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Raytheon, University Engineers Win $1M Award for Additive Manufacturing

Research Will Advance 3D Printing Technology in the Country

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Researchers at the Raytheon-UMass Lowell Research Institute are leveraging the university’s strengths in printed electronics, nanomanufacturing and microwave technologies to develop next-generation materials, sensors and systems.

By Edwin L. Aguirre

Additive manufacturing — more commonly known as 3D printing — is one of the fastest-growing and most technologically advanced industries on the planet. Additive manufacturing is now expanding beyond printing mechanical objects to producing functional electronics. Its potential to impact our daily lives and our world is practically limitless, from smart appliances and product packaging that “talk” to users to wearable electronics that monitor a person’s health and diagnose diseases. In the defense industry, these applications include 3D-printed components for aircraft, guided missiles and radar systems.

Thanks to a $1 million grant from a federally funded program and a unique partnership between global defense giant Raytheon Co. and UMass Lowell, researchers at the Raytheon-UMass Lowell Research Institute (RURI) are helping bring the future of 3D-printed flexible electronics one step closer to reality.

The two organizations, in collaboration with General Electric, ANSYS and the University of Wisconsin, are one of nine teams from across the United States that recently won awards worth a total of $8 million from America Makes, an initiative of the National Additive Manufacturing Innovation Institute. America Makes aims to develop, innovate and accelerate additive manufacturing and 3D printing technologies to increase the nation’s global competitiveness in what is currently a $16 billion market.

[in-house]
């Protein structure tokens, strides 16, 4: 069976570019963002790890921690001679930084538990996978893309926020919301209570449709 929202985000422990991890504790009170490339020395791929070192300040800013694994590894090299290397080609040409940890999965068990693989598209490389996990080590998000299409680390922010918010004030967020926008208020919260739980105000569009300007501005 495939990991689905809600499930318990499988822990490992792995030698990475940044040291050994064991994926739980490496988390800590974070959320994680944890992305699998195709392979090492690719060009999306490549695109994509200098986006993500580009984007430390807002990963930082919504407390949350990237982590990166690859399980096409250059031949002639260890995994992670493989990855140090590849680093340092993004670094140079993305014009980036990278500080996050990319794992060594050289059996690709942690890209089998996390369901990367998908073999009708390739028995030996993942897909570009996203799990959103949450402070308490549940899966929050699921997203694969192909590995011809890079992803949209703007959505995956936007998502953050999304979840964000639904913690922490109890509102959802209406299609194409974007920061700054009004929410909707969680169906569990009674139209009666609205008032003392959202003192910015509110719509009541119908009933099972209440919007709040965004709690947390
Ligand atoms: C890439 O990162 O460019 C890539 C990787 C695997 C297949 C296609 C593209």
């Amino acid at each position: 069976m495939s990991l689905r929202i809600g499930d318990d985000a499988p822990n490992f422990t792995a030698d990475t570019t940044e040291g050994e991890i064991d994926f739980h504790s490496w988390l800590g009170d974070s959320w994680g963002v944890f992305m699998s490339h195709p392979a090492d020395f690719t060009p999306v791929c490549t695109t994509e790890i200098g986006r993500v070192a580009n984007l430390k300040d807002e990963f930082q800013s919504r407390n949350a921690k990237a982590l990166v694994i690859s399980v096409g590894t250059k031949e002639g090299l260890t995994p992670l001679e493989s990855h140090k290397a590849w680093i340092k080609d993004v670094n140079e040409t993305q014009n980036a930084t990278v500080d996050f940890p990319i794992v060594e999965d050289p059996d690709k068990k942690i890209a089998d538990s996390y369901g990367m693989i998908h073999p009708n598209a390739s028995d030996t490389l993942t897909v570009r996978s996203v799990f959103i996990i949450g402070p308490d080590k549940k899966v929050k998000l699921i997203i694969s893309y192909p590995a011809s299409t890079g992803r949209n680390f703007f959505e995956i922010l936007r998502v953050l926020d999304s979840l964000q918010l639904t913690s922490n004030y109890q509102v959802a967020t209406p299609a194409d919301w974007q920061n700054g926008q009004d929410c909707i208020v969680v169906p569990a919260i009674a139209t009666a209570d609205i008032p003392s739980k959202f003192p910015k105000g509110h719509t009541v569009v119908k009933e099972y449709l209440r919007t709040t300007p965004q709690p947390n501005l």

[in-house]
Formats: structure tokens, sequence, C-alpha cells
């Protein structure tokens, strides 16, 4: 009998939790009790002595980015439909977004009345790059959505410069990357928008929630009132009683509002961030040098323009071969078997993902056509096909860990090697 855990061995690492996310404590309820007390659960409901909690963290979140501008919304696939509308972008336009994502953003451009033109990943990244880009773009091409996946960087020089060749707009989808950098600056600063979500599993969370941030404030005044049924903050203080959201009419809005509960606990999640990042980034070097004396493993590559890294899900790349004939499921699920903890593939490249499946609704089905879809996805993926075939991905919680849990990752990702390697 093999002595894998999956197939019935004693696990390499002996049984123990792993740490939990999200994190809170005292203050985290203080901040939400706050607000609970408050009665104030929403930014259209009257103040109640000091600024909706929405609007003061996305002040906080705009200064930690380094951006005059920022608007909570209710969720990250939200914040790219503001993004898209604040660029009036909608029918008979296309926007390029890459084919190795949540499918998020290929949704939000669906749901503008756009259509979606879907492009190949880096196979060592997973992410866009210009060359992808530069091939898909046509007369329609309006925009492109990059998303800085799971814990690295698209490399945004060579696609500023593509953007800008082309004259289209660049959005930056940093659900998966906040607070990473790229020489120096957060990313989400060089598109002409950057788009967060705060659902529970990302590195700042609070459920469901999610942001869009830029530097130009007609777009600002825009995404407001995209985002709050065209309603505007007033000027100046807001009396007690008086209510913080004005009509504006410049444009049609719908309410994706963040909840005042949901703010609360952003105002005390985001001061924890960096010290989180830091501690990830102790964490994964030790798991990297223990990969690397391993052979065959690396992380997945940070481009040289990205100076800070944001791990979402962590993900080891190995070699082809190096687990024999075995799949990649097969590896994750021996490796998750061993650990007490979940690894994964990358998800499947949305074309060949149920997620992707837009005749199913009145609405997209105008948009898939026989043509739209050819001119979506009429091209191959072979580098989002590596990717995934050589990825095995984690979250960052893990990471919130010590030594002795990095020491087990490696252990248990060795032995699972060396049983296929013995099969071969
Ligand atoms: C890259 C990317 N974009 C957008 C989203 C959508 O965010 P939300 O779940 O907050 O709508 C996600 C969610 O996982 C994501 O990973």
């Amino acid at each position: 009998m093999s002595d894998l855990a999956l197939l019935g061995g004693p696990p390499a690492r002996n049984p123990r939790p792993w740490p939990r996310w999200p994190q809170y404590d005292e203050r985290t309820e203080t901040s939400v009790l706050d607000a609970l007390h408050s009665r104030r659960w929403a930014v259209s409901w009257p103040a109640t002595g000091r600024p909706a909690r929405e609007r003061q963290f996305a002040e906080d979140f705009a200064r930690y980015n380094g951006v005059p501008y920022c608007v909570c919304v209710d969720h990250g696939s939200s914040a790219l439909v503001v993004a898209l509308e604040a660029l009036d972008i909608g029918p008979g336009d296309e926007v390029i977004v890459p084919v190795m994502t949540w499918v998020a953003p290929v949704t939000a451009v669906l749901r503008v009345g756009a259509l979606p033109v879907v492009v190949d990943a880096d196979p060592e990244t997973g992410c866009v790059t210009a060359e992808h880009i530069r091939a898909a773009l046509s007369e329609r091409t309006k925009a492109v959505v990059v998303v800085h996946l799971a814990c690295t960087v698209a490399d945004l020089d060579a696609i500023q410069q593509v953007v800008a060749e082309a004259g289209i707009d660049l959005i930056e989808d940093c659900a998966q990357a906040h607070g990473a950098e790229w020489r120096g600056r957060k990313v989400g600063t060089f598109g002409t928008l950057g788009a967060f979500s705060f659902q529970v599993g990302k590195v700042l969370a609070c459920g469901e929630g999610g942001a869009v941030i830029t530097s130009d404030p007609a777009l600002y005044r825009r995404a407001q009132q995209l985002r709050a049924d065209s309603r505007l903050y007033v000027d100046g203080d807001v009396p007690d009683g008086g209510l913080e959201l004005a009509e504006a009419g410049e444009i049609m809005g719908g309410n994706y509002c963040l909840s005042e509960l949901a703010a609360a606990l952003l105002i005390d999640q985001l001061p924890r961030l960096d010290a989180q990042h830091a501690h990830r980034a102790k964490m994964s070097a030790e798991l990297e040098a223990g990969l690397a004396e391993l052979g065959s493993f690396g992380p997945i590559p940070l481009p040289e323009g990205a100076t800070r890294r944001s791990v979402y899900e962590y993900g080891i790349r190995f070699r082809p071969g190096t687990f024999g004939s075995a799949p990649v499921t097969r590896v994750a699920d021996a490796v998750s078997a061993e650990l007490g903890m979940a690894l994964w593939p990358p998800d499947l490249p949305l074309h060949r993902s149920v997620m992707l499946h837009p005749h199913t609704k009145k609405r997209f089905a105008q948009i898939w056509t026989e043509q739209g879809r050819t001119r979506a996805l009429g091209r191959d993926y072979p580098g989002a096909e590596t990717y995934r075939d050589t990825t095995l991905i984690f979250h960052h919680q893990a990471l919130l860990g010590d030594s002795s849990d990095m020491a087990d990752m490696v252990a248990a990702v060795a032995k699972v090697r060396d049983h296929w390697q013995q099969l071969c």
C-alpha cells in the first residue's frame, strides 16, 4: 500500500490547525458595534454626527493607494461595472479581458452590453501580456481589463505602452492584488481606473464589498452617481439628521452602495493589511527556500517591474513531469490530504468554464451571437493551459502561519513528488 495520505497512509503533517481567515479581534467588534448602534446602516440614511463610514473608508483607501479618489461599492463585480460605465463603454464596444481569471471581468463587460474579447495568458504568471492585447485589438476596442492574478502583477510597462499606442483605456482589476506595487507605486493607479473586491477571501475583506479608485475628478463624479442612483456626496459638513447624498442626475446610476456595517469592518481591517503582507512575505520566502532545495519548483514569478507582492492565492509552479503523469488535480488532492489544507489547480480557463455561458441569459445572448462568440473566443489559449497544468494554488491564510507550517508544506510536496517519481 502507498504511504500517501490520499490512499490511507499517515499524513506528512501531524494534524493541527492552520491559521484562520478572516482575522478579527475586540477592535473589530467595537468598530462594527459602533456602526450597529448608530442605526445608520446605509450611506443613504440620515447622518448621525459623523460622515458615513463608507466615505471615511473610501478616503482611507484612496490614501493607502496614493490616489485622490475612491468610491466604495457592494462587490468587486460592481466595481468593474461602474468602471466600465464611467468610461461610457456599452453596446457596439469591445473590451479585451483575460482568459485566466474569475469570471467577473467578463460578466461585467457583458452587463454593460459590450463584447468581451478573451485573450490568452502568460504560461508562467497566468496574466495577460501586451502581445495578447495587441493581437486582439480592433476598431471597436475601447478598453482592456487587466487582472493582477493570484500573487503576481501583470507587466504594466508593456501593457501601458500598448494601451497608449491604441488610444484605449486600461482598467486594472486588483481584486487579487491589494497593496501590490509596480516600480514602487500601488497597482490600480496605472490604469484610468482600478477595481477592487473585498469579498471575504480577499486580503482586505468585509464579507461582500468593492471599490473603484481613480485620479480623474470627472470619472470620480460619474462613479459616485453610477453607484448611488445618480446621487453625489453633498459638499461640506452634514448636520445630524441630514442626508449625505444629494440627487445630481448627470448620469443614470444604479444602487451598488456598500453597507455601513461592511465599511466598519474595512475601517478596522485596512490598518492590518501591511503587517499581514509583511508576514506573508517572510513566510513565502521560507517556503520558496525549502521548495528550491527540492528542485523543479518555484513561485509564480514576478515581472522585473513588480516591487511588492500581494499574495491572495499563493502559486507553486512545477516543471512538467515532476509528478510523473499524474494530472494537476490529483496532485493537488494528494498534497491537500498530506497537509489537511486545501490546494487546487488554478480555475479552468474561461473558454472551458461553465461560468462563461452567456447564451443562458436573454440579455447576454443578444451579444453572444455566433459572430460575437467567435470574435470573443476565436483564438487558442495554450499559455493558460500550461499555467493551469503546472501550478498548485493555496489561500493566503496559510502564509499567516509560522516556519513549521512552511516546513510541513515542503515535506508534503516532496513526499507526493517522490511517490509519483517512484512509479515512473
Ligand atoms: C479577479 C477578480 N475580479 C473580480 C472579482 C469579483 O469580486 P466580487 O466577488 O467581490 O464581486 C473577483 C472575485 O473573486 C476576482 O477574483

Raytheon and RURI’s multidisciplinary project will help optimize and streamline the design process and make it easier for engineers and technicians to develop and fabricate customized engineering products through 3D printing.

Exciting Things Are Happening

RURI is based on the fourth floor of the Mark and Elisia Saab Emerging Technologies and Innovation Center, an $80 million state-of-the-art research facility on North Campus that is also home to the university’s Printed Electronics Research Collaborative (PERC). Christopher McCarroll, Ph.D., of Raytheon and Prof. Craig Armiento of the Department of Electrical and Computer Engineering, co-direct the institute. 

Since RURI’s inauguration in October 2014, a number of developments have taken place, including the following:

  • In January, PERC was formally launched with Raytheon as a founding member of the collaborative and Armiento as director. PERC members now include seven other companies — BAE Systems, Rogers Corp., SI2 Technologies, Triton Systems, Inc., Microchem Corp., Creative Materials Inc. and FLEXcon Co. — and its membership is expected to continue to grow in the coming months.
  • In June, the Associated Industries of Massachusetts (AIM) honored RURI with the 2015 Next Century Award, which recognizes the institute’s contribution to fundamentally influencing the course of economic development in the region.